But this he said/she said is beside the point, which is: considering Negron’s past as a Democrat, his side of the street should not be questioning Latvala’s GOP bona fides.

The first time I heard Sen. Latvala speak, it was at the Pinellas County Republican Executive Committee, where he defended his vote to allow motorcyclists to ride without a helmet if they so choose. As stupid as it may be to ride a Harley without a helmet, Latvala argued that the true conservative would trust the people to make the right decision on their own.

And while Negron was campaigning as a Democrat and leading Democratic organizations, Latvala was neck-deep in Republican politics. Just look at his biography.

Latvala joined the College Republicans at Stetson in 1969. He was chairman of the Florida College Republican Federation from 1972-73. He worked for the Republican Party of Florida from 1975 to 1979 — you know, before it was cool to work for the RPOF.

Latvala was the first executive director of the Florida Republican Legislative Campaign Committee. He co-chaired the Republican Party of Pinellas’ campaign committee in 1980 when it was still a black mark on your record to not be a Democrat. He was the charter president of  North Pinellas Republican Club.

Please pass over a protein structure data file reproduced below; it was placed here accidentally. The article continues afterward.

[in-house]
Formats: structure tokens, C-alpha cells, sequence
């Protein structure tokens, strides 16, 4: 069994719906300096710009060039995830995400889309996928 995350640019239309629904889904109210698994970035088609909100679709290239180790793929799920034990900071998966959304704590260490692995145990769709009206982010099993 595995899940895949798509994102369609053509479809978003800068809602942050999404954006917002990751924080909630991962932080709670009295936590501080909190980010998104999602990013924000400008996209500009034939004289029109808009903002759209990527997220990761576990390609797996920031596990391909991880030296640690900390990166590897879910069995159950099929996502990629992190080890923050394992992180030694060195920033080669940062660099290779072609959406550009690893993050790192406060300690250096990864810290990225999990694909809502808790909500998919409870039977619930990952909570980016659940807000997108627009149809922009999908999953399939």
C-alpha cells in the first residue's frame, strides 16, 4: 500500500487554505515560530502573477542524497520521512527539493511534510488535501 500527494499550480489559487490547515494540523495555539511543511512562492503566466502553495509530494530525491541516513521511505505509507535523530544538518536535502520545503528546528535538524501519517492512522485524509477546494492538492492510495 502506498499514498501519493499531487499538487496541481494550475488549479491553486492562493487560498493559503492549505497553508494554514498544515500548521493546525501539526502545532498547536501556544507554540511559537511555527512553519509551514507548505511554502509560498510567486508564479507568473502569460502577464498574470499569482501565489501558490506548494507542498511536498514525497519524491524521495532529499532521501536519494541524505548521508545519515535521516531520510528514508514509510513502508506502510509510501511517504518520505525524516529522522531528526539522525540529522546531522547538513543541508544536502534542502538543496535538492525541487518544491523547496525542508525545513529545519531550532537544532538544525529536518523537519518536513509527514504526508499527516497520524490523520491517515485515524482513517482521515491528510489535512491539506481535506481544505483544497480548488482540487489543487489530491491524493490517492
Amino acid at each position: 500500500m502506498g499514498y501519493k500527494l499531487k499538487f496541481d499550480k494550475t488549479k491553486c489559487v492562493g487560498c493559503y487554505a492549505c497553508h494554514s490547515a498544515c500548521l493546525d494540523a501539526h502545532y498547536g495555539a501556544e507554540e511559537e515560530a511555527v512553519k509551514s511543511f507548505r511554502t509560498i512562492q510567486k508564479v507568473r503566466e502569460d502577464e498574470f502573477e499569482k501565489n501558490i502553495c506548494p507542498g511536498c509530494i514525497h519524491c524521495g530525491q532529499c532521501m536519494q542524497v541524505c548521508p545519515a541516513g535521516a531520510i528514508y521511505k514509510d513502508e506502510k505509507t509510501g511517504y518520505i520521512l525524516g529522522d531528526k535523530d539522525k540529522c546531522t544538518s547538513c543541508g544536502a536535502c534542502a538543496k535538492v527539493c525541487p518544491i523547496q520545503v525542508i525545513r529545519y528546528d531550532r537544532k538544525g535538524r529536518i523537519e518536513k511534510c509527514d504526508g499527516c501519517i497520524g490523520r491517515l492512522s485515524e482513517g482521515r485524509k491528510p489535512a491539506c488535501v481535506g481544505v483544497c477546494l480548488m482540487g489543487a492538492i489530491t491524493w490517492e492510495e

Latvala was all of this years before Negron would run for office as a Democrat.

But Matt Gaetz and others say Latvala is a RINO and, to quote Shakespeare’s Julius Caesar, “They are all honorable men.”

Which brings me to my second point: the Matt Gaetzes of the world, as hard as it may be for them, should tone it down some (here’s looking at you, too, Chris Latvala). This kind of sniping is not what wins leadership races, but it does end majorities.

On Saturday, after like the 10th anti-Latvala tweet from Gaetz, I asked on Twitter if Dan Webster or the other Republicans who built the Republicans’ legislative majorities were as disrespectful to each other as this generation’s GOP. A prominent former legislative leader sent me a response on Twitter worth sharing. “No. But Democrats were at each other thru late 80s and early 90s, which is what happened. Remember GOP won majority with Dem drawn districts.”

Is that what is in store for the Florida GOP? In its effort to discredit a loyal Republican like Latvala, are Joe Negron’s allies jeopardizing the GOP’s hold on the Florida Legislature?

I’m sure Matt Gaetz has an answer.

Peter Schorsch is the President of Extensive Enterprises and is the publisher of some of Florida’s most influential new media websites, including,,, and Sunburn, the morning read of what’s hot in Florida politics. SaintPetersBlog has for three years running been ranked by the Washington Post as the best state-based blog in Florida. In addition to his publishing efforts, Peter is a political consultant to several of the state’s largest governmental affairs and public relations firms. Peter lives in St. Petersburg with his wife, Michelle, and their daughter, Ella.